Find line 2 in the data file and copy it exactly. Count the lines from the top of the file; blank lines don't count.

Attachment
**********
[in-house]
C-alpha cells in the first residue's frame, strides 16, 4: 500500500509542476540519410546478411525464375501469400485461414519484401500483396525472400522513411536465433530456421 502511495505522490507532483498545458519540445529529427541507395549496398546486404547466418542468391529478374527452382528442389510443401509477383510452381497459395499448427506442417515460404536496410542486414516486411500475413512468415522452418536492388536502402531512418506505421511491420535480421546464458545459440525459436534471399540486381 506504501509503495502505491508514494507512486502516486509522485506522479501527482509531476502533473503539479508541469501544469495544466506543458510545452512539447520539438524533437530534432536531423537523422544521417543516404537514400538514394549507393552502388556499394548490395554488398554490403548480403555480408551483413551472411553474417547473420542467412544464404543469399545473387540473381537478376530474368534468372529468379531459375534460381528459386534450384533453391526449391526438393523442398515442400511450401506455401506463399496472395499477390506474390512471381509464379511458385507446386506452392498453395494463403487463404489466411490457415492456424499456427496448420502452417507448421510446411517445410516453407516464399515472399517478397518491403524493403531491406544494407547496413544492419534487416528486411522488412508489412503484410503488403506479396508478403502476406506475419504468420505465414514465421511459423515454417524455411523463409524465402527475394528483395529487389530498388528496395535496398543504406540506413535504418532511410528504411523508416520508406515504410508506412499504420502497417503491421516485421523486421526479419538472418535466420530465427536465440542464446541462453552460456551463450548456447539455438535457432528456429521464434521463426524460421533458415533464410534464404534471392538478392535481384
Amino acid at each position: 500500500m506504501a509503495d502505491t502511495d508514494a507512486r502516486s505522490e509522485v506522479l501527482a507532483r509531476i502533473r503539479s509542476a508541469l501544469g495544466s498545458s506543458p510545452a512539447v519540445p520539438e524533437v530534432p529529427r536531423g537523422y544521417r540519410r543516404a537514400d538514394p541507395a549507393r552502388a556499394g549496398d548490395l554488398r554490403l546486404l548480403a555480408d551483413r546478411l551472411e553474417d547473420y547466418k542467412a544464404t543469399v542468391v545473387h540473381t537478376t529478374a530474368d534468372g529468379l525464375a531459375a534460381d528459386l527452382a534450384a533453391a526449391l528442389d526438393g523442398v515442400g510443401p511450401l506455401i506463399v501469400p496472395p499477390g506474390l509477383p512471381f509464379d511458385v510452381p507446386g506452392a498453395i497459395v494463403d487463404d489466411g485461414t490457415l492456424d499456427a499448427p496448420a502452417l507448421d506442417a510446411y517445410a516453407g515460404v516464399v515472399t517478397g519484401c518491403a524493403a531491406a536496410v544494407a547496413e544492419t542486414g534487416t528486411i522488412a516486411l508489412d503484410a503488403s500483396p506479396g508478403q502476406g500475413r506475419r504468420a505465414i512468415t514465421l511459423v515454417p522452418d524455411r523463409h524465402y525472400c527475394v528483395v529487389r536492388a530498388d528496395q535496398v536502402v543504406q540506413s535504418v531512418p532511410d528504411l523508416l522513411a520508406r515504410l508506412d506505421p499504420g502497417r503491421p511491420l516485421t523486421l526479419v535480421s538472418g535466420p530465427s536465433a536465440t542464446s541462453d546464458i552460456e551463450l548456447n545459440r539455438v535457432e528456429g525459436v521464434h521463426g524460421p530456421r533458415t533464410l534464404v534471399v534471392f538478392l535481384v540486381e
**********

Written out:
C-alpha cells in the first residue's frame, strides 16, 4: 500500500509542476540519410546478411525464375501469400485461414519484401500483396525472400522513411536465433530456421 502511495505522490507532483498545458519540445529529427541507395549496398546486404547466418542468391529478374527452382528442389510443401509477383510452381497459395499448427506442417515460404536496410542486414516486411500475413512468415522452418536492388536502402531512418506505421511491420535480421546464458545459440525459436534471399540486381 506504501509503495502505491508514494507512486502516486509522485506522479501527482509531476502533473503539479508541469501544469495544466506543458510545452512539447520539438524533437530534432536531423537523422544521417543516404537514400538514394549507393552502388556499394548490395554488398554490403548480403555480408551483413551472411553474417547473420542467412544464404543469399545473387540473381537478376530474368534468372529468379531459375534460381528459386534450384533453391526449391526438393523442398515442400511450401506455401506463399496472395499477390506474390512471381509464379511458385507446386506452392498453395494463403487463404489466411490457415492456424499456427496448420502452417507448421510446411517445410516453407516464399515472399517478397518491403524493403531491406544494407547496413544492419534487416528486411522488412508489412503484410503488403506479396508478403502476406506475419504468420505465414514465421511459423515454417524455411523463409524465402527475394528483395529487389530498388528496395535496398543504406540506413535504418532511410528504411523508416520508406515504410508506412499504420502497417503491421516485421523486421526479419538472418535466420530465427536465440542464446541462453552460456551463450548456447539455438535457432528456429521464434521463426524460421533458415533464410534464404534471392538478392535481384